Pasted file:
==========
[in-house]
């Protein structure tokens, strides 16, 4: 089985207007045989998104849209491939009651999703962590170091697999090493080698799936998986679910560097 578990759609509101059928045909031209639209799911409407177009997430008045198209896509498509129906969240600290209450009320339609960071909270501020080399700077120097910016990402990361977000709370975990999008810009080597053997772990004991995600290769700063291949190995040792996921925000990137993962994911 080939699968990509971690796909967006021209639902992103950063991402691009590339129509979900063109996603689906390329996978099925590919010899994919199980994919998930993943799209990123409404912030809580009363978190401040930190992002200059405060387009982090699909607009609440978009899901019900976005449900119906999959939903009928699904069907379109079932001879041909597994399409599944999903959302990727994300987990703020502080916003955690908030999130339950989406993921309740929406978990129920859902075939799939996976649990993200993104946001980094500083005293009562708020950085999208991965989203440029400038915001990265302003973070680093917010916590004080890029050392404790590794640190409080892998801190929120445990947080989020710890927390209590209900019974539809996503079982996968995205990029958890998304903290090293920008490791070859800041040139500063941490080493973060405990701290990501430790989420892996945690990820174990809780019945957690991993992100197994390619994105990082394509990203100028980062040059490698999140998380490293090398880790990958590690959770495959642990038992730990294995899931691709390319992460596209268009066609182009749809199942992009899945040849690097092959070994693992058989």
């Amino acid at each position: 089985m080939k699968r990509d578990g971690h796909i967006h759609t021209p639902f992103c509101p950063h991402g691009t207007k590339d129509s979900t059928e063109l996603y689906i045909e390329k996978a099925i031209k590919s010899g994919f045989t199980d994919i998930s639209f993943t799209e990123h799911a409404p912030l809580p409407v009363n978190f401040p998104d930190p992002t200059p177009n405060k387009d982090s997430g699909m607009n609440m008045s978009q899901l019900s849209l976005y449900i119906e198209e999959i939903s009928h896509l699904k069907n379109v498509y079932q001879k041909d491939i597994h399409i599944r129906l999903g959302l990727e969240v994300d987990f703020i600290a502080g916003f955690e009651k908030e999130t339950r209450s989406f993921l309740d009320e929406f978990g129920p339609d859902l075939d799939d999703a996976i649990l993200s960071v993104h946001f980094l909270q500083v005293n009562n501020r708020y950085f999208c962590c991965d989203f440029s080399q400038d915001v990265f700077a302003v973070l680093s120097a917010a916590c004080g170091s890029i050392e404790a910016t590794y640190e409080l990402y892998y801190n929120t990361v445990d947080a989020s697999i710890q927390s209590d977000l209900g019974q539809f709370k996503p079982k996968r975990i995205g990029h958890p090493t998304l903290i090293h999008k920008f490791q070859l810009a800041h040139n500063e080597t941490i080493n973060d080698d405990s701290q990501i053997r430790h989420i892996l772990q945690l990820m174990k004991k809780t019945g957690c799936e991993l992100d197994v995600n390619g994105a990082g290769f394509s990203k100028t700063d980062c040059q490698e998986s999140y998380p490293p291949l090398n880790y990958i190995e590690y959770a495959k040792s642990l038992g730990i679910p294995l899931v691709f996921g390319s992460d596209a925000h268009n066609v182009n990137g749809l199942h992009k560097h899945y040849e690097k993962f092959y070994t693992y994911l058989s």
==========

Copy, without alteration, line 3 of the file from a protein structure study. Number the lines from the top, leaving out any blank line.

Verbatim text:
């Amino acid at each position: 089985m080939k699968r990509d578990g971690h796909i967006h759609t021209p639902f992103c509101p950063h991402g691009t207007k590339d129509s979900t059928e063109l996603y689906i045909e390329k996978a099925i031209k590919s010899g994919f045989t199980d994919i998930s639209f993943t799209e990123h799911a409404p912030l809580p409407v009363n978190f401040p998104d930190p992002t200059p177009n405060k387009d982090s997430g699909m607009n609440m008045s978009q899901l019900s849209l976005y449900i119906e198209e999959i939903s009928h896509l699904k069907n379109v498509y079932q001879k041909d491939i597994h399409i599944r129906l999903g959302l990727e969240v994300d987990f703020i600290a502080g916003f955690e009651k908030e999130t339950r209450s989406f993921l309740d009320e929406f978990g129920p339609d859902l075939d799939d999703a996976i649990l993200s960071v993104h946001f980094l909270q500083v005293n009562n501020r708020y950085f999208c962590c991965d989203f440029s080399q400038d915001v990265f700077a302003v973070l680093s120097a917010a916590c004080g170091s890029i050392e404790a910016t590794y640190e409080l990402y892998y801190n929120t990361v445990d947080a989020s697999i710890q927390s209590d977000l209900g019974q539809f709370k996503p079982k996968r975990i995205g990029h958890p090493t998304l903290i090293h999008k920008f490791q070859l810009a800041h040139n500063e080597t941490i080493n973060d080698d405990s701290q990501i053997r430790h989420i892996l772990q945690l990820m174990k004991k809780t019945g957690c799936e991993l992100d197994v995600n390619g994105a990082g290769f394509s990203k100028t700063d980062c040059q490698e998986s999140y998380p490293p291949l090398n880790y990958i190995e590690y959770a495959k040792s642990l038992g730990i679910p294995l899931v691709f996921g390319s992460d596209a925000h268009n066609v182009n990137g749809l199942h992009k560097h899945y040849e690097k993962f092959y070994t693992y994911l058989s």